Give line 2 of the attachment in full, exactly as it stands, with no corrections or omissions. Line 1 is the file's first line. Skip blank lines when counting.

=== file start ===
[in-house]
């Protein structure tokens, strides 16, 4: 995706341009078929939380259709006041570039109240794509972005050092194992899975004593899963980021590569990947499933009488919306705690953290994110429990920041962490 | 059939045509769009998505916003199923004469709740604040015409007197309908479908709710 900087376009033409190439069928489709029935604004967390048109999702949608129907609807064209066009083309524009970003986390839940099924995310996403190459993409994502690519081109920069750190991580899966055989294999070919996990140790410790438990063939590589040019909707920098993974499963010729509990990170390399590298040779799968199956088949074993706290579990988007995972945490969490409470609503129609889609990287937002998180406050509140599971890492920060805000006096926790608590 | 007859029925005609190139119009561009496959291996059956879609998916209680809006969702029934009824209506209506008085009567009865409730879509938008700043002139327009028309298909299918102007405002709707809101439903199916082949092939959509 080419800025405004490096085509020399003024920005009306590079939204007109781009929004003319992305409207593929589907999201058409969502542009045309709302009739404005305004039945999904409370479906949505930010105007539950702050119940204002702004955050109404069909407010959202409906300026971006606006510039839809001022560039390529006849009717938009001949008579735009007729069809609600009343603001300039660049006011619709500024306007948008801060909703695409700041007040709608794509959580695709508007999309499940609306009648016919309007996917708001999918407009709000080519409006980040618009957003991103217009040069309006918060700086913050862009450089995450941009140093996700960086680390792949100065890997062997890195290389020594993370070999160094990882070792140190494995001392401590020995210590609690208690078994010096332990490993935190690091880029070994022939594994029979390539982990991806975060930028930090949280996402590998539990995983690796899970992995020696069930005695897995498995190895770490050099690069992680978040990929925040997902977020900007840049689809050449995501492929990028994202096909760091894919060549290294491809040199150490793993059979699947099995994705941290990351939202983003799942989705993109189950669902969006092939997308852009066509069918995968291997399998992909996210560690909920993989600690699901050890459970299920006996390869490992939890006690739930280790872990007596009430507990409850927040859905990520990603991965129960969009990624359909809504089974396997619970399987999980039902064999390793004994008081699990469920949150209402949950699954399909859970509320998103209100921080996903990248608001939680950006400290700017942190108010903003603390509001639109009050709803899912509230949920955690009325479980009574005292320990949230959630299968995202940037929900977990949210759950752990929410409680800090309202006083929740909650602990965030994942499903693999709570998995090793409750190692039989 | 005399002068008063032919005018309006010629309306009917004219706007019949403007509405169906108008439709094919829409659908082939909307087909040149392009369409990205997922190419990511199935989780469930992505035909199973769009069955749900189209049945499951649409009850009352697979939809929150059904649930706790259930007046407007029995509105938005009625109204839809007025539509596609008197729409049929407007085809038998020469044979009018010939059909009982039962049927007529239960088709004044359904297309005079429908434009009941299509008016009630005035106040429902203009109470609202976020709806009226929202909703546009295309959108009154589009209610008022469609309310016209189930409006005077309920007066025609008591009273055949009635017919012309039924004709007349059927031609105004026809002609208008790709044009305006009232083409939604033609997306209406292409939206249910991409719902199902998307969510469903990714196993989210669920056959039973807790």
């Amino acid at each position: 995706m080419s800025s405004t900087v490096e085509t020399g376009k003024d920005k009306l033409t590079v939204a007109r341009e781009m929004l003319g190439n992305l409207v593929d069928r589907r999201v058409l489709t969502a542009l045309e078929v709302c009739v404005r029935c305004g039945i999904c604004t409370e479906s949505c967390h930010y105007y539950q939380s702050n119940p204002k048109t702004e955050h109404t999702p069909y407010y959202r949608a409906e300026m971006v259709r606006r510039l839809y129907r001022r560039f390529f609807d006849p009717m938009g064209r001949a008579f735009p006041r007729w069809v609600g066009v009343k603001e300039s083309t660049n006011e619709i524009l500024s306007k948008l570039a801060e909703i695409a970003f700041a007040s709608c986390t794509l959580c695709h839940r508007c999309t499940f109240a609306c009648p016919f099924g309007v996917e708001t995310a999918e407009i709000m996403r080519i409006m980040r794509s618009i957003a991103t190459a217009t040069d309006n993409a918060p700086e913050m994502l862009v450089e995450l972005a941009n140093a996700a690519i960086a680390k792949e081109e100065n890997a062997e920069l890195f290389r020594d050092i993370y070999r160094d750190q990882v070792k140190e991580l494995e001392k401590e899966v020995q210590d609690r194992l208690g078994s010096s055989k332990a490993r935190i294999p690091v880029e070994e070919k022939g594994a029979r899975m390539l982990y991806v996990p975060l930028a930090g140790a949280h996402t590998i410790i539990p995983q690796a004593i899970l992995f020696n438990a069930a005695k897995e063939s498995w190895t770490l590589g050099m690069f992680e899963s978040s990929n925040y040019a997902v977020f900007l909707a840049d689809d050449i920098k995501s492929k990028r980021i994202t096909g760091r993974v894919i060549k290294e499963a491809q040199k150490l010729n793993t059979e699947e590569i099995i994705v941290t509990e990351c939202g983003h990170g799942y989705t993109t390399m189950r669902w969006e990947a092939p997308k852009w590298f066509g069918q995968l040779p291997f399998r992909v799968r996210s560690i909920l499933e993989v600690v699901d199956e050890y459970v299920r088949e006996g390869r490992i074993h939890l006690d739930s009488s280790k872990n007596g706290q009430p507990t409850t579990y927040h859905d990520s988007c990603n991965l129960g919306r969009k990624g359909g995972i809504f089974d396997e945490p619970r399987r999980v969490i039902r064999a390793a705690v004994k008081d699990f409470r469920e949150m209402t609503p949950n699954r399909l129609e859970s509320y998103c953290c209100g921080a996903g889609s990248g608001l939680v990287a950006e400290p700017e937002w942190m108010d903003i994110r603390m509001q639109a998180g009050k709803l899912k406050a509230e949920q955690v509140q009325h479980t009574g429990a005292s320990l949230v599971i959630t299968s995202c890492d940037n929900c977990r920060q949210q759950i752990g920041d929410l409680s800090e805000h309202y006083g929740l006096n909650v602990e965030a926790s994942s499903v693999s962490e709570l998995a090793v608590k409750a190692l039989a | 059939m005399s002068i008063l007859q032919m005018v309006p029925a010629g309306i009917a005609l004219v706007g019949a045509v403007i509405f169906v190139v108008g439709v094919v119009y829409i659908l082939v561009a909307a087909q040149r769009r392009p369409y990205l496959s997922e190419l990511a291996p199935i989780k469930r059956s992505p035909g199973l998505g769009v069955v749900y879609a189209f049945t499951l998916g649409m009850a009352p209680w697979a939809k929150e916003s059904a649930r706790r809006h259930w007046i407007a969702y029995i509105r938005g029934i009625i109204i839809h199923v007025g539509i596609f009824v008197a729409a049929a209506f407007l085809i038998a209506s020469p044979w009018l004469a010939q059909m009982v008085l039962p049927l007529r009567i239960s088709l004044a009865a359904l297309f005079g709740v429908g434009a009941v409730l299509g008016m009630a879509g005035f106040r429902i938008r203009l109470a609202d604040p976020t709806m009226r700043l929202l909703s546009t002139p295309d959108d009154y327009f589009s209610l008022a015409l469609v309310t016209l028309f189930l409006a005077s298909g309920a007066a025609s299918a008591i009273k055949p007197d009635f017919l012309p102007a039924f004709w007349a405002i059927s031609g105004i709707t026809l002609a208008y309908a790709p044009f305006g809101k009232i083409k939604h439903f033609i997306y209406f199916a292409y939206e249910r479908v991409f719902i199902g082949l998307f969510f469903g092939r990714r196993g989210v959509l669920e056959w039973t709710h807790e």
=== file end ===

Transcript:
């Protein structure tokens, strides 16, 4: 995706341009078929939380259709006041570039109240794509972005050092194992899975004593899963980021590569990947499933009488919306705690953290994110429990920041962490 | 059939045509769009998505916003199923004469709740604040015409007197309908479908709710 900087376009033409190439069928489709029935604004967390048109999702949608129907609807064209066009083309524009970003986390839940099924995310996403190459993409994502690519081109920069750190991580899966055989294999070919996990140790410790438990063939590589040019909707920098993974499963010729509990990170390399590298040779799968199956088949074993706290579990988007995972945490969490409470609503129609889609990287937002998180406050509140599971890492920060805000006096926790608590 | 007859029925005609190139119009561009496959291996059956879609998916209680809006969702029934009824209506209506008085009567009865409730879509938008700043002139327009028309298909299918102007405002709707809101439903199916082949092939959509 080419800025405004490096085509020399003024920005009306590079939204007109781009929004003319992305409207593929589907999201058409969502542009045309709302009739404005305004039945999904409370479906949505930010105007539950702050119940204002702004955050109404069909407010959202409906300026971006606006510039839809001022560039390529006849009717938009001949008579735009007729069809609600009343603001300039660049006011619709500024306007948008801060909703695409700041007040709608794509959580695709508007999309499940609306009648016919309007996917708001999918407009709000080519409006980040618009957003991103217009040069309006918060700086913050862009450089995450941009140093996700960086680390792949100065890997062997890195290389020594993370070999160094990882070792140190494995001392401590020995210590609690208690078994010096332990490993935190690091880029070994022939594994029979390539982990991806975060930028930090949280996402590998539990995983690796899970992995020696069930005695897995498995190895770490050099690069992680978040990929925040997902977020900007840049689809050449995501492929990028994202096909760091894919060549290294491809040199150490793993059979699947099995994705941290990351939202983003799942989705993109189950669902969006092939997308852009066509069918995968291997399998992909996210560690909920993989600690699901050890459970299920006996390869490992939890006690739930280790872990007596009430507990409850927040859905990520990603991965129960969009990624359909809504089974396997619970399987999980039902064999390793004994008081699990469920949150209402949950699954399909859970509320998103209100921080996903990248608001939680950006400290700017942190108010903003603390509001639109009050709803899912509230949920955690009325479980009574005292320990949230959630299968995202940037929900977990949210759950752990929410409680800090309202006083929740909650602990965030994942499903693999709570998995090793409750190692039989 | 005399002068008063032919005018309006010629309306009917004219706007019949403007509405169906108008439709094919829409659908082939909307087909040149392009369409990205997922190419990511199935989780469930992505035909199973769009069955749900189209049945499951649409009850009352697979939809929150059904649930706790259930007046407007029995509105938005009625109204839809007025539509596609008197729409049929407007085809038998020469044979009018010939059909009982039962049927007529239960088709004044359904297309005079429908434009009941299509008016009630005035106040429902203009109470609202976020709806009226929202909703546009295309959108009154589009209610008022469609309310016209189930409006005077309920007066025609008591009273055949009635017919012309039924004709007349059927031609105004026809002609208008790709044009305006009232083409939604033609997306209406292409939206249910991409719902199902998307969510469903990714196993989210669920056959039973807790």